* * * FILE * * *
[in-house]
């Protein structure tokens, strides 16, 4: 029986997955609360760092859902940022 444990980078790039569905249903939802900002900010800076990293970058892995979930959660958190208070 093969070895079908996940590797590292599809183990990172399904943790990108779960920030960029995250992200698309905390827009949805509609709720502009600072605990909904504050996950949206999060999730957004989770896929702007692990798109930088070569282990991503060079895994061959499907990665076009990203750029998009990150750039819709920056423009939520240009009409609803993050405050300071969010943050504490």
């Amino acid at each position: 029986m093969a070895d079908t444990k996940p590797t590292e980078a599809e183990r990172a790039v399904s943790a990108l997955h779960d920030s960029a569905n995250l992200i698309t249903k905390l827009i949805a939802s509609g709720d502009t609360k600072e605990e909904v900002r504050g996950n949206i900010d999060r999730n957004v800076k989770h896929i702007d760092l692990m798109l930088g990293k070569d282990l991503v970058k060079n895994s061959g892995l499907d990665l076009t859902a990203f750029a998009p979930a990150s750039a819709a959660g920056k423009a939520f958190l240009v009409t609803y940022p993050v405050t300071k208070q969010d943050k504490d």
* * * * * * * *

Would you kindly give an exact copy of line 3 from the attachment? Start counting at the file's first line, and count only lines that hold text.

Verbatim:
């Amino acid at each position: 029986m093969a070895d079908t444990k996940p590797t590292e980078a599809e183990r990172a790039v399904s943790a990108l997955h779960d920030s960029a569905n995250l992200i698309t249903k905390l827009i949805a939802s509609g709720d502009t609360k600072e605990e909904v900002r504050g996950n949206i900010d999060r999730n957004v800076k989770h896929i702007d760092l692990m798109l930088g990293k070569d282990l991503v970058k060079n895994s061959g892995l499907d990665l076009t859902a990203f750029a998009p979930a990150s750039a819709a959660g920056k423009a939520f958190l240009v009409t609803y940022p993050v405050t300071k208070q969010d943050k504490d």